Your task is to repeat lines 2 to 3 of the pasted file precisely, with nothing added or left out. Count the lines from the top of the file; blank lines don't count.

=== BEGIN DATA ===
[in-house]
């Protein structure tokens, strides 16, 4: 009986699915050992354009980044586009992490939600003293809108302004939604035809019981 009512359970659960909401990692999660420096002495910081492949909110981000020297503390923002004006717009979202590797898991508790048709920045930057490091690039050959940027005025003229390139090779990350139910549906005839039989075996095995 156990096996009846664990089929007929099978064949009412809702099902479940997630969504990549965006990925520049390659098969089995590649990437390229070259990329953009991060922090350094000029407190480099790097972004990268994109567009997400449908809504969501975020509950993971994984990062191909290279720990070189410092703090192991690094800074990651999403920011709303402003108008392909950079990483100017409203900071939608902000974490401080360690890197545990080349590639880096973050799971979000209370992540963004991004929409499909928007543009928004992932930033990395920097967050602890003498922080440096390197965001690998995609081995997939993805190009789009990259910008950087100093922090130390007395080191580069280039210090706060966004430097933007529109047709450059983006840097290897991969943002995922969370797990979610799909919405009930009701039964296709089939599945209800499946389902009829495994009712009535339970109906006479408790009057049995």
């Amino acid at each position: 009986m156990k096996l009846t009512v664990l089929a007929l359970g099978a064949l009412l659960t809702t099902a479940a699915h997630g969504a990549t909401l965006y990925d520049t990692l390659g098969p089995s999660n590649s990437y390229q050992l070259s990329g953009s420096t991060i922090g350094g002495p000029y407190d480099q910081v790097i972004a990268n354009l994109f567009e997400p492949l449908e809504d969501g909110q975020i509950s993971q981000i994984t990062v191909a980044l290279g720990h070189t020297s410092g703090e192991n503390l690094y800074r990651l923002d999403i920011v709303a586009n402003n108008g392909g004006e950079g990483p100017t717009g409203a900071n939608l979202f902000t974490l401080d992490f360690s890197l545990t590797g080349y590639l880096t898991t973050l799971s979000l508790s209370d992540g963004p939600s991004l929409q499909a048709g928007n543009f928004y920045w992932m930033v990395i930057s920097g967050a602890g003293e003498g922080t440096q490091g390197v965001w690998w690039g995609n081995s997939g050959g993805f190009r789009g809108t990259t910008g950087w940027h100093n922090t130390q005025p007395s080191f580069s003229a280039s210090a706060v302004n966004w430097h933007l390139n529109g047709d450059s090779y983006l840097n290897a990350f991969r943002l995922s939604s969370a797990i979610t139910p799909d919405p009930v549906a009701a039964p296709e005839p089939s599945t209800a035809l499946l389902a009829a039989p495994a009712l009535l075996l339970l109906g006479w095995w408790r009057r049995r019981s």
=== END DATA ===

């Protein structure tokens, strides 16, 4: 009986699915050992354009980044586009992490939600003293809108302004939604035809019981 009512359970659960909401990692999660420096002495910081492949909110981000020297503390923002004006717009979202590797898991508790048709920045930057490091690039050959940027005025003229390139090779990350139910549906005839039989075996095995 156990096996009846664990089929007929099978064949009412809702099902479940997630969504990549965006990925520049390659098969089995590649990437390229070259990329953009991060922090350094000029407190480099790097972004990268994109567009997400449908809504969501975020509950993971994984990062191909290279720990070189410092703090192991690094800074990651999403920011709303402003108008392909950079990483100017409203900071939608902000974490401080360690890197545990080349590639880096973050799971979000209370992540963004991004929409499909928007543009928004992932930033990395920097967050602890003498922080440096390197965001690998995609081995997939993805190009789009990259910008950087100093922090130390007395080191580069280039210090706060966004430097933007529109047709450059983006840097290897991969943002995922969370797990979610799909919405009930009701039964296709089939599945209800499946389902009829495994009712009535339970109906006479408790009057049995």
């Amino acid at each position: 009986m156990k096996l009846t009512v664990l089929a007929l359970g099978a064949l009412l659960t809702t099902a479940a699915h997630g969504a990549t909401l965006y990925d520049t990692l390659g098969p089995s999660n590649s990437y390229q050992l070259s990329g953009s420096t991060i922090g350094g002495p000029y407190d480099q910081v790097i972004a990268n354009l994109f567009e997400p492949l449908e809504d969501g909110q975020i509950s993971q981000i994984t990062v191909a980044l290279g720990h070189t020297s410092g703090e192991n503390l690094y800074r990651l923002d999403i920011v709303a586009n402003n108008g392909g004006e950079g990483p100017t717009g409203a900071n939608l979202f902000t974490l401080d992490f360690s890197l545990t590797g080349y590639l880096t898991t973050l799971s979000l508790s209370d992540g963004p939600s991004l929409q499909a048709g928007n543009f928004y920045w992932m930033v990395i930057s920097g967050a602890g003293e003498g922080t440096q490091g390197v965001w690998w690039g995609n081995s997939g050959g993805f190009r789009g809108t990259t910008g950087w940027h100093n922090t130390q005025p007395s080191f580069s003229a280039s210090a706060v302004n966004w430097h933007l390139n529109g047709d450059s090779y983006l840097n290897a990350f991969r943002l995922s939604s969370a797990i979610t139910p799909d919405p009930v549906a009701a039964p296709e005839p089939s599945t209800a035809l499946l389902a009829a039989p495994a009712l009535l075996l339970l109906g006479w095995w408790r009057r049995r019981s």